Early on in "Top Gun: Maverick," Tom Cruise hops on his sleek motorcycle, wearing Aviator sunglasses and a leather jacket with patches, and speeds into a time machine. No, that's not right. It's actually us who take a trip back.
More than 30 years after Cruise smirked his way to the cocky heights of the '80s as the maverick Navy pilot codenamed Maverick, he effortlessly picks up the character in a new chapter of "Top Gun" that is an absolutely, thoroughly enjoyable ride — a textbook example of how to make a sequel.
"Top Gun: Maverick" satisfies with one foot in the past by hitting all the touchstones of the first film — fast motorcycles, the song "Danger Zone," military fetishisms, humorless Navy bosses, shirtless bonding sports, "the hard deck," bar singalongs and buzzing the tower — and yet stands on its own. It's not weighed down by its past like the last "Ghostbusters" sequel, but rather soars by using the second to answer and echo issues with the first.
Cruise is, of course, back, reprising his rebel test pilot now based in a forgotten corner of the Mojave Desert, a mere captain when he should be an admiral because he keeps bucking authority. The years have not calmed Maverick from his impulsive, hot-headed style. Pilots do, he argues; they don't ruminate. "You think up there, you're dead," he states. This is Cruise at his most Cruise-iest, coiled, sure and arrogant, teeth gleaming in the sunshine.
His once-rival Iceman — Val Kilmer — is back, too, a huge Navy muckety-muck now. And even Goose is back, by way of his son, the similarly mustachioed Miles Teller, who is strikingly similar looking to Anthony Edwards, the actor who played Maverick's doomed flight partner and wingman in life in the first film. That death looms large for Maverick even 30 years on: "Talk to me, Goose," he'll whisper to himself.
Some things have changed, of course. The F-14A Tomcats have been replaced by the F/A-18 and the all-male cocky pilots of the first film have been infiltrated by a few cocky women. Unfortunately, it seems these are the last days of envelope-pushing men and women in naval aviation; pilotless aircraft are more reliable and they're next. "The future is coming and you're not in it," Maverick is told by Ed Harris, playing a humorless admiral.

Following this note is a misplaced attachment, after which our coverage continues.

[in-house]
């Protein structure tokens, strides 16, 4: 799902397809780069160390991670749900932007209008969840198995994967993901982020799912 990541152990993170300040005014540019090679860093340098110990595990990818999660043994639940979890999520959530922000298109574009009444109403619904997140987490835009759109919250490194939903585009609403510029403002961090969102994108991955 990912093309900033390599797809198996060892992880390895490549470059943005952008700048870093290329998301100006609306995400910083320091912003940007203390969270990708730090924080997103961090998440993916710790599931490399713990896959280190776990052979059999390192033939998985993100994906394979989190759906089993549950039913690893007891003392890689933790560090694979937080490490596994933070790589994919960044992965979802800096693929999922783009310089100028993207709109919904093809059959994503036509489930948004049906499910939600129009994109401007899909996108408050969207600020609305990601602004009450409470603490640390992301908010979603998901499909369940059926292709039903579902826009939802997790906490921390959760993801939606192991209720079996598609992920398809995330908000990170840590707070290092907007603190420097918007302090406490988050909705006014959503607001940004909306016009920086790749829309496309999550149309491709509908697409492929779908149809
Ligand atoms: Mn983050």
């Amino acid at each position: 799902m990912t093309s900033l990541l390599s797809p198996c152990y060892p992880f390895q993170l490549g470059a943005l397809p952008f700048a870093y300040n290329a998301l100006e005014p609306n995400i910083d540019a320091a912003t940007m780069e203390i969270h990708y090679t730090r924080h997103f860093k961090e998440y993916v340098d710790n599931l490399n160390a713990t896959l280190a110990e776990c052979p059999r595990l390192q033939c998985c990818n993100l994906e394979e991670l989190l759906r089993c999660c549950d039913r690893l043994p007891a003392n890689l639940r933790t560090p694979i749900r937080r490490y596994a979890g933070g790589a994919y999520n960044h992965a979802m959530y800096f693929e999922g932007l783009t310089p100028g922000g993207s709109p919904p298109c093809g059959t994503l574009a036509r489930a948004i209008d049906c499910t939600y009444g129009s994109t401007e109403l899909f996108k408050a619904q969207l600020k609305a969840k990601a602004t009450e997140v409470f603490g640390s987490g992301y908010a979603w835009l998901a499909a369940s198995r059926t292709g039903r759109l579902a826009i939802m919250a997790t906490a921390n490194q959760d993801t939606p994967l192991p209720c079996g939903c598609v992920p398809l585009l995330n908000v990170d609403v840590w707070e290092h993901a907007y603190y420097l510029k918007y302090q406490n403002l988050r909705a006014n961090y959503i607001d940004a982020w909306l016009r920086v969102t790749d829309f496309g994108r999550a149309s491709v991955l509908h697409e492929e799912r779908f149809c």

But Maverick, on the edge of extinction, has one last job for the Navy: Train a group of young hotshots for a dangerous bombing mission in Iran. One potential snag: The young hotshots he must train include Goose's son, call sign Rooster. Will Maverick be responsible for cooking another Goose? Can he outwit John Hamm, playing an imperious by-the-book officer with delicious calm fury?
Director Joseph Kosinski brings a visceral feel to the film, somehow making us feel claustrophobic in the wide open sky as pilots swoop and swerve. He wonderfully alternates between loud scenes outside with airplane engines roaring and quiet ones indoors of people almost whispering. He also switches from brilliant sun to dark interiors.
One welcome touch in the screenplay by Ehren Kruger, Eric Warren Singer and Christopher McQuarrie is a new love interest for Maverick. Jennifer Connelly plays a divorced bar owner who has a townhouse, a beach house, a sailboat and a Porsche, so business is good. But she's also not a push-over for on-again-off-again Maverick and, in a key scene, she's the comfortable pilot of a boat and he's the clueless one.
This is a more thoughtful Maverick, more gloomy. "Top Gun: Maverick" is in some ways a meditation on what happens to gifted rebels later in life. He is riven by guilt and in one scene he is picked up and unceremoniously tossed out of a bar by the very same hotshots that he was 30 years ago. Worst, he's called "pops." What is remarkable is that Cruise looks to have indeed found a way to thwart time. His chiseled body and still-boyish face are indistinguishable from the pilots three decades his junior during a football game on the beach.
The film handles Maverick's personal stuff — wooing the barmaid, repairing his relationship with Goose's kid — while also fulfilling its promise as an action movie. There are jets pulling 10Gs, the metal sound of cockpit sticks being pulled, epic dogfights and the whine of machinery balking at the demands put on it. The action even takes a few unexpected and thrilling turns. So jump on Maverick's bike, hug him tight and join him on the highway to the danger zone.
"Top Gun: Maverick," a Paramount Pictures release that hits theaters May 27, is rated PG-13 for "sequences of intense action and some strong language." Running time: 131 minutes. Three and a half stars out of four.
MPAA Definition of PG-13: Parents strongly cautioned. Some material may be inappropriate for children under 13.
Mark Kennedy is at http://twitter.com/KennedyTwits